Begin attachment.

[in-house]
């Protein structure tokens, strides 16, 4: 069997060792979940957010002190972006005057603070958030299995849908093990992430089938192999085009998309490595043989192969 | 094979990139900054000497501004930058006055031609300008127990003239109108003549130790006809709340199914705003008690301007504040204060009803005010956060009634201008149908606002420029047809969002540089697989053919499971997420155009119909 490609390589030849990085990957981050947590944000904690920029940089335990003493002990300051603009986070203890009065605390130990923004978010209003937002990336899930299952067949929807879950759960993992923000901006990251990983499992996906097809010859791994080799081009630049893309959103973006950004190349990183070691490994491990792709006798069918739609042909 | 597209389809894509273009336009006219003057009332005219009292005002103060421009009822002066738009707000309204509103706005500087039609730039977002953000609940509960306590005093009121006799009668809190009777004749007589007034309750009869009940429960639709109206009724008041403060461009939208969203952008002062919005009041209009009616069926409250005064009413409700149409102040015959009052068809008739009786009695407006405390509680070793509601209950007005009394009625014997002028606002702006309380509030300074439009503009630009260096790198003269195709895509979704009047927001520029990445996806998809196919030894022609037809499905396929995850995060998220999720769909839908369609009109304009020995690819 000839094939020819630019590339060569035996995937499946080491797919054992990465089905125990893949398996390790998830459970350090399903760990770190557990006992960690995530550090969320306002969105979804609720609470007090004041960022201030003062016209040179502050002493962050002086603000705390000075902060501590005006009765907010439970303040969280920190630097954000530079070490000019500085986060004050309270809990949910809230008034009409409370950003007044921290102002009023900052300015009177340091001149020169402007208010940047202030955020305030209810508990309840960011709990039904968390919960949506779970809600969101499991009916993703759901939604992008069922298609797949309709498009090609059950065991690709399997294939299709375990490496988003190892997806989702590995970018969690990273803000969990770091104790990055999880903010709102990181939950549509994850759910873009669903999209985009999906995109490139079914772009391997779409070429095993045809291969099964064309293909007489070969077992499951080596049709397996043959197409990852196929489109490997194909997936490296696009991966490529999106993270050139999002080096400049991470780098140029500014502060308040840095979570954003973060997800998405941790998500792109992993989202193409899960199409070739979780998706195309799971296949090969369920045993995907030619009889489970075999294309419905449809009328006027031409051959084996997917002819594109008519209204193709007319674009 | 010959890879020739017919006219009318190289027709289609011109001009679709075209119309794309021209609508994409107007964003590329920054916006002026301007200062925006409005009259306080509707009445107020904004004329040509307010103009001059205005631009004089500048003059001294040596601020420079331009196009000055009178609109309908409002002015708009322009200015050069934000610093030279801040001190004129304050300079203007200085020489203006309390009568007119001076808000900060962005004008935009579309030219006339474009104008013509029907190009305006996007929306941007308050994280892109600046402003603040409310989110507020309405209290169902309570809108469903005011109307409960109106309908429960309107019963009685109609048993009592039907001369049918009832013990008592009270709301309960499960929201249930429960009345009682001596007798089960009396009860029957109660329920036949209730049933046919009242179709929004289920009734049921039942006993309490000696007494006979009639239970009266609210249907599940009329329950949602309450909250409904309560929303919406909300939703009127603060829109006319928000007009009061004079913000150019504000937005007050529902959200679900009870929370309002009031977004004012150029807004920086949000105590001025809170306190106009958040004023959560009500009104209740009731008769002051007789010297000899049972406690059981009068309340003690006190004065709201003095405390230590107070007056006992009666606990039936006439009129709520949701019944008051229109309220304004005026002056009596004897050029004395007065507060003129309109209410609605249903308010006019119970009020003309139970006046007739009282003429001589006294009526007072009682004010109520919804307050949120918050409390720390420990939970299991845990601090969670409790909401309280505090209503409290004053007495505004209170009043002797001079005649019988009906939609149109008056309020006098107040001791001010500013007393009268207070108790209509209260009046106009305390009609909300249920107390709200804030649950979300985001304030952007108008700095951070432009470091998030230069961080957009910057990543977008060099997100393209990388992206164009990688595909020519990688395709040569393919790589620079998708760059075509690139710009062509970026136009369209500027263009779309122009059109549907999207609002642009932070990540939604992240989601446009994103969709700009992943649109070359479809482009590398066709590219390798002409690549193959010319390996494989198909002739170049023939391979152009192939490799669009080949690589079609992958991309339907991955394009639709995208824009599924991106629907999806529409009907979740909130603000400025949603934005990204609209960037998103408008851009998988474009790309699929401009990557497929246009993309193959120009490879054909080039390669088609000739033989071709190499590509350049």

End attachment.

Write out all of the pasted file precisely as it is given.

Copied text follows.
[in-house]
């Protein structure tokens, strides 16, 4: 069997060792979940957010002190972006005057603070958030299995849908093990992430089938192999085009998309490595043989192969 | 094979990139900054000497501004930058006055031609300008127990003239109108003549130790006809709340199914705003008690301007504040204060009803005010956060009634201008149908606002420029047809969002540089697989053919499971997420155009119909 490609390589030849990085990957981050947590944000904690920029940089335990003493002990300051603009986070203890009065605390130990923004978010209003937002990336899930299952067949929807879950759960993992923000901006990251990983499992996906097809010859791994080799081009630049893309959103973006950004190349990183070691490994491990792709006798069918739609042909 | 597209389809894509273009336009006219003057009332005219009292005002103060421009009822002066738009707000309204509103706005500087039609730039977002953000609940509960306590005093009121006799009668809190009777004749007589007034309750009869009940429960639709109206009724008041403060461009939208969203952008002062919005009041209009009616069926409250005064009413409700149409102040015959009052068809008739009786009695407006405390509680070793509601209950007005009394009625014997002028606002702006309380509030300074439009503009630009260096790198003269195709895509979704009047927001520029990445996806998809196919030894022609037809499905396929995850995060998220999720769909839908369609009109304009020995690819 000839094939020819630019590339060569035996995937499946080491797919054992990465089905125990893949398996390790998830459970350090399903760990770190557990006992960690995530550090969320306002969105979804609720609470007090004041960022201030003062016209040179502050002493962050002086603000705390000075902060501590005006009765907010439970303040969280920190630097954000530079070490000019500085986060004050309270809990949910809230008034009409409370950003007044921290102002009023900052300015009177340091001149020169402007208010940047202030955020305030209810508990309840960011709990039904968390919960949506779970809600969101499991009916993703759901939604992008069922298609797949309709498009090609059950065991690709399997294939299709375990490496988003190892997806989702590995970018969690990273803000969990770091104790990055999880903010709102990181939950549509994850759910873009669903999209985009999906995109490139079914772009391997779409070429095993045809291969099964064309293909007489070969077992499951080596049709397996043959197409990852196929489109490997194909997936490296696009991966490529999106993270050139999002080096400049991470780098140029500014502060308040840095979570954003973060997800998405941790998500792109992993989202193409899960199409070739979780998706195309799971296949090969369920045993995907030619009889489970075999294309419905449809009328006027031409051959084996997917002819594109008519209204193709007319674009 | 010959890879020739017919006219009318190289027709289609011109001009679709075209119309794309021209609508994409107007964003590329920054916006002026301007200062925006409005009259306080509707009445107020904004004329040509307010103009001059205005631009004089500048003059001294040596601020420079331009196009000055009178609109309908409002002015708009322009200015050069934000610093030279801040001190004129304050300079203007200085020489203006309390009568007119001076808000900060962005004008935009579309030219006339474009104008013509029907190009305006996007929306941007308050994280892109600046402003603040409310989110507020309405209290169902309570809108469903005011109307409960109106309908429960309107019963009685109609048993009592039907001369049918009832013990008592009270709301309960499960929201249930429960009345009682001596007798089960009396009860029957109660329920036949209730049933046919009242179709929004289920009734049921039942006993309490000696007494006979009639239970009266609210249907599940009329329950949602309450909250409904309560929303919406909300939703009127603060829109006319928000007009009061004079913000150019504000937005007050529902959200679900009870929370309002009031977004004012150029807004920086949000105590001025809170306190106009958040004023959560009500009104209740009731008769002051007789010297000899049972406690059981009068309340003690006190004065709201003095405390230590107070007056006992009666606990039936006439009129709520949701019944008051229109309220304004005026002056009596004897050029004395007065507060003129309109209410609605249903308010006019119970009020003309139970006046007739009282003429001589006294009526007072009682004010109520919804307050949120918050409390720390420990939970299991845990601090969670409790909401309280505090209503409290004053007495505004209170009043002797001079005649019988009906939609149109008056309020006098107040001791001010500013007393009268207070108790209509209260009046106009305390009609909300249920107390709200804030649950979300985001304030952007108008700095951070432009470091998030230069961080957009910057990543977008060099997100393209990388992206164009990688595909020519990688395709040569393919790589620079998708760059075509690139710009062509970026136009369209500027263009779309122009059109549907999207609002642009932070990540939604992240989601446009994103969709700009992943649109070359479809482009590398066709590219390798002409690549193959010319390996494989198909002739170049023939391979152009192939490799669009080949690589079609992958991309339907991955394009639709995208824009599924991106629907999806529409009907979740909130603000400025949603934005990204609209960037998103408008851009998988474009790309699929401009990557497929246009993309193959120009490879054909080039390669088609000739033989071709190499590509350049």